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adj. sad·der, sad·dest
1. Showing, expressing, or feeling sorrow or unhappiness: a sad face.
2. Causing sorrow or gloom; depressing: a sad movie; sad news.
3. Deplorable or inadequate; sorry: a sad state of affairs; a sad excuse.
4. Dark-hued; somber.

[Middle English, weary, sorrowful, from Old English sæd, sated, weary; see sā- in Indo-European roots.]

sad′ly adv.
sad′ness n.
Synonyms: sad, melancholy, sorrowful, doleful, woebegone, desolate
These adjectives mean affected with or marked by unhappiness, as that caused by affliction. Sad is the most general: "Better by far you should forget and smile / Than that you should remember and be sad" (Christina Rossetti).
Melancholy can refer to lingering or habitual somberness or sadness: a melancholy poet's gloomy introspection. Sorrowful applies to emotional pain as that resulting from loss: sorrowful mourners at the funeral. Doleful describes what is mournful or morose: the doleful expression of a reprimanded child. Woebegone suggests grief or wretchedness, especially as reflected in a person's appearance: "His sorrow ... made him look ... haggard and ... woebegone" (George du Maurier).
Desolate applies to one that is beyond consolation: "Now she was desolate, a widow in a foreign country" (Nigel Hamilton).


seasonal affective disorder
American Heritage® Dictionary of the English Language, Fifth Edition. Copyright © 2016 by Houghton Mifflin Harcourt Publishing Company. Published by Houghton Mifflin Harcourt Publishing Company. All rights reserved.
References in classic literature ?
And the world is sad enough without our writing books to make it sadder. The rest of this book, I promise you, shall be written of a morning.
He went like one that hath been stunned, And is of sense forlorn: A sadder and a wiser man, He rose the morrow morn.
'which are sadder than ever since I have heard of Lord Montbarry's death.
This skeleton of what it had once been was a sad spectacle as it lay lost under the waves, but sadder still was the sight of the bridge, where some corpses, bound with ropes, were still lying.
Stronger it grew and sadder, and deepened into the tone of a death bell, knolling dolefully from some ivy-mantled tower, and bearing tidings of mortality and woe to the cottage, to the hall, and to the solitary wayfarer that all might weep for the doom appointed in turn to them.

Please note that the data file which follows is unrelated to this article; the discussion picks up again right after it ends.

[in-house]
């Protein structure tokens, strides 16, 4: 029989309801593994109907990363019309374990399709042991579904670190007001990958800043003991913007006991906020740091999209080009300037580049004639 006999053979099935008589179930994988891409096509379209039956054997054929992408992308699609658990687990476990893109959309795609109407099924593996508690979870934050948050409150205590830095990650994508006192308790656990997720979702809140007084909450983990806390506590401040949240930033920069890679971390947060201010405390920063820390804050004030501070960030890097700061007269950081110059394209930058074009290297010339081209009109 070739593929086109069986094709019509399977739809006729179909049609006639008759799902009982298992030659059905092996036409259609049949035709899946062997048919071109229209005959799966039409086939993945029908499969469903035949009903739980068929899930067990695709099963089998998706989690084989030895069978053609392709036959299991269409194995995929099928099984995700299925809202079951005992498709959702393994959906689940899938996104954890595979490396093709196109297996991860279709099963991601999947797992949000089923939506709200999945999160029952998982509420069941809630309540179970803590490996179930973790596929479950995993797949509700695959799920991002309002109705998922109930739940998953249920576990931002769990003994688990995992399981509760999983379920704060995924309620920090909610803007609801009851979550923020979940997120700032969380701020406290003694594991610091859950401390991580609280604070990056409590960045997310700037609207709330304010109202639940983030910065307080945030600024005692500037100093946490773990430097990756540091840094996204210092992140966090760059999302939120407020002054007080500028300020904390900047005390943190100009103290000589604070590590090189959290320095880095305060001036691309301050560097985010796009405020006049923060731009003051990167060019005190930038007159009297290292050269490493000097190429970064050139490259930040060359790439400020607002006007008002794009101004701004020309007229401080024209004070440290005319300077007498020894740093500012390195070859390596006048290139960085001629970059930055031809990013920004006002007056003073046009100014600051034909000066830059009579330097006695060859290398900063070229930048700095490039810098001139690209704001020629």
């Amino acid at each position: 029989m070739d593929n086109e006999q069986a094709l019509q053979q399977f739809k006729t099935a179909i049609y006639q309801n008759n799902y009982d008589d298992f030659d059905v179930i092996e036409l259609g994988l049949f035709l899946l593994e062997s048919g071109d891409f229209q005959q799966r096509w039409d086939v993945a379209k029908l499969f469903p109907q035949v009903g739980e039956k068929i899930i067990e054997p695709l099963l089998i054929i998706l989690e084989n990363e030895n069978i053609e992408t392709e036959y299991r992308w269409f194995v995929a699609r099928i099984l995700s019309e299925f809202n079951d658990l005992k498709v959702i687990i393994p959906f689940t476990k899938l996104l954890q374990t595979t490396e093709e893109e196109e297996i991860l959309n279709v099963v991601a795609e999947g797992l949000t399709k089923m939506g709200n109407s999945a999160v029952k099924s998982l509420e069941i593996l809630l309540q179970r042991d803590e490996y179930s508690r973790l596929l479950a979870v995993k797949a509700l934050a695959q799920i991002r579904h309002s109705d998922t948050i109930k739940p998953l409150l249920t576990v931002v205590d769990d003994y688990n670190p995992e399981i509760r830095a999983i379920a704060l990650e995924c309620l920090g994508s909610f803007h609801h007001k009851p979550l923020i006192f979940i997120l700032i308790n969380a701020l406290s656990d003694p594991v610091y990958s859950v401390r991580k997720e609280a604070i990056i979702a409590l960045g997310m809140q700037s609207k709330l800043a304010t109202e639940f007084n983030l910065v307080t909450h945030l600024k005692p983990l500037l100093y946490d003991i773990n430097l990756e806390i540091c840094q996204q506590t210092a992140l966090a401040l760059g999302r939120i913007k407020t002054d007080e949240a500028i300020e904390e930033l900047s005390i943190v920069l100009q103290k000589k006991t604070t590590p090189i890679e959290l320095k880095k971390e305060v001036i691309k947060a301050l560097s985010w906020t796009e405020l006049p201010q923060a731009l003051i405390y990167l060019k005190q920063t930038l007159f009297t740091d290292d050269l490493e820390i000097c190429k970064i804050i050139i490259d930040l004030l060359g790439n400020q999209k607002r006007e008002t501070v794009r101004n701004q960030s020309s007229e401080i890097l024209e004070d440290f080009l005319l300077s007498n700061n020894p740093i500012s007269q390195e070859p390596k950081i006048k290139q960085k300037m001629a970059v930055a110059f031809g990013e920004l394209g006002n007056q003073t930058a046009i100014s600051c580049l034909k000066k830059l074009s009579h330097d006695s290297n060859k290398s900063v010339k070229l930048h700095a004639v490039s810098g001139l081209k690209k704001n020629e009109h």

The faint, sad voice was fainter and sadder than ever.
When he was gone, he felt more sad and downcast than he cared to own--far sadder than the boy himself, who was happy enough to enter a new career and find companions of his own age.
As we at this place take leave of Tom Loker, we may as well say, that, having lain three weeks at the Quaker dwelling, sick with a rheumatic fever, which set in, in company with his other afflictions, Tom arose from his bed a somewhat sadder and wiser man; and, in place of slave-catching, betook himself to life in one of the new settlements, where his talents developed themselves more happily in trapping bears, wolves, and other inhabitants of the forest, in which he made himself quite a name in the land.
Sadly, sadly, the sun rose; it rose upon no sadder sight than the man of good abilities and good emotions, incapable of their directed exercise, incapable of his own help and his own happiness, sensible of the blight on him, and resigning himself to let it eat him away.
Hadvor now became still sadder than before at the thought of the marriage destined for her, and entreated Olof to think of some plan to save her.
But methinks it must have been sadder still when they were landed on the Long Wharf in Boston, and left to themselves on a foreign strand.
She was sadder than ever as she drove along, and said mournfully, 'I know he has fallen asleep, and will not be able to set me free.' She found him sleeping heavily, and all her efforts to awaken him were of no avail.